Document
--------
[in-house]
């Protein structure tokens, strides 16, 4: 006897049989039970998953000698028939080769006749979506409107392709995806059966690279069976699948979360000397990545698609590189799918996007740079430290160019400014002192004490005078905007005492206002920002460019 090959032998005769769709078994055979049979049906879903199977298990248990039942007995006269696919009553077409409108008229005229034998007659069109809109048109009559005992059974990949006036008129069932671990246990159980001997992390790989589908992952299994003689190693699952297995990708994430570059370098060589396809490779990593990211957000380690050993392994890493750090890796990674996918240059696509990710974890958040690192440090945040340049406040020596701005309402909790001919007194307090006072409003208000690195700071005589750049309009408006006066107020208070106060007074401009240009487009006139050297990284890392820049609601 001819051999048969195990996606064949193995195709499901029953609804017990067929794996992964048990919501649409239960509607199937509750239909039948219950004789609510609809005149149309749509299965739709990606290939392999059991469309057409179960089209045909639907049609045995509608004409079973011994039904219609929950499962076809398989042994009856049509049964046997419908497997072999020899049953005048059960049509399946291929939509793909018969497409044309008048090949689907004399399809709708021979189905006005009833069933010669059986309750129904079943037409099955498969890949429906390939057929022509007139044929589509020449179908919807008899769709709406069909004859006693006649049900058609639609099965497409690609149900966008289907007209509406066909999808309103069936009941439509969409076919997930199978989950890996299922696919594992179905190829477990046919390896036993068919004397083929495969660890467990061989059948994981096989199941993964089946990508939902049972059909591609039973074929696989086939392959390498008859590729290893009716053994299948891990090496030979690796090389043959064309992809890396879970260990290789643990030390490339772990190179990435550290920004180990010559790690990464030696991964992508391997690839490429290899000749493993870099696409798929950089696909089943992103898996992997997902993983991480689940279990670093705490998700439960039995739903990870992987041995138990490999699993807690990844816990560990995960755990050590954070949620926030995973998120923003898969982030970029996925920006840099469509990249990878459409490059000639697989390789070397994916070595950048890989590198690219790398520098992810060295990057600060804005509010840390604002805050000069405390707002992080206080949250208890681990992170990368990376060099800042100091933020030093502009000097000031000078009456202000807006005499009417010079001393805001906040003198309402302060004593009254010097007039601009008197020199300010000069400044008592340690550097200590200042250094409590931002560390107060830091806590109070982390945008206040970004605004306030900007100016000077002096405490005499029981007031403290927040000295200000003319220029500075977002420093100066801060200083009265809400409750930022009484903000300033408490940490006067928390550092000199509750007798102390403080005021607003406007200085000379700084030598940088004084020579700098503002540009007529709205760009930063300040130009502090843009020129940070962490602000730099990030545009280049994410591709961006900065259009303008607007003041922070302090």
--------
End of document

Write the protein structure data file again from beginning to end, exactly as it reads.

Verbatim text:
[in-house]
């Protein structure tokens, strides 16, 4: 006897049989039970998953000698028939080769006749979506409107392709995806059966690279069976699948979360000397990545698609590189799918996007740079430290160019400014002192004490005078905007005492206002920002460019 090959032998005769769709078994055979049979049906879903199977298990248990039942007995006269696919009553077409409108008229005229034998007659069109809109048109009559005992059974990949006036008129069932671990246990159980001997992390790989589908992952299994003689190693699952297995990708994430570059370098060589396809490779990593990211957000380690050993392994890493750090890796990674996918240059696509990710974890958040690192440090945040340049406040020596701005309402909790001919007194307090006072409003208000690195700071005589750049309009408006006066107020208070106060007074401009240009487009006139050297990284890392820049609601 001819051999048969195990996606064949193995195709499901029953609804017990067929794996992964048990919501649409239960509607199937509750239909039948219950004789609510609809005149149309749509299965739709990606290939392999059991469309057409179960089209045909639907049609045995509608004409079973011994039904219609929950499962076809398989042994009856049509049964046997419908497997072999020899049953005048059960049509399946291929939509793909018969497409044309008048090949689907004399399809709708021979189905006005009833069933010669059986309750129904079943037409099955498969890949429906390939057929022509007139044929589509020449179908919807008899769709709406069909004859006693006649049900058609639609099965497409690609149900966008289907007209509406066909999808309103069936009941439509969409076919997930199978989950890996299922696919594992179905190829477990046919390896036993068919004397083929495969660890467990061989059948994981096989199941993964089946990508939902049972059909591609039973074929696989086939392959390498008859590729290893009716053994299948891990090496030979690796090389043959064309992809890396879970260990290789643990030390490339772990190179990435550290920004180990010559790690990464030696991964992508391997690839490429290899000749493993870099696409798929950089696909089943992103898996992997997902993983991480689940279990670093705490998700439960039995739903990870992987041995138990490999699993807690990844816990560990995960755990050590954070949620926030995973998120923003898969982030970029996925920006840099469509990249990878459409490059000639697989390789070397994916070595950048890989590198690219790398520098992810060295990057600060804005509010840390604002805050000069405390707002992080206080949250208890681990992170990368990376060099800042100091933020030093502009000097000031000078009456202000807006005499009417010079001393805001906040003198309402302060004593009254010097007039601009008197020199300010000069400044008592340690550097200590200042250094409590931002560390107060830091806590109070982390945008206040970004605004306030900007100016000077002096405490005499029981007031403290927040000295200000003319220029500075977002420093100066801060200083009265809400409750930022009484903000300033408490940490006067928390550092000199509750007798102390403080005021607003406007200085000379700084030598940088004084020579700098503002540009007529709205760009930063300040130009502090843009020129940070962490602000730099990030545009280049994410591709961006900065259009303008607007003041922070302090």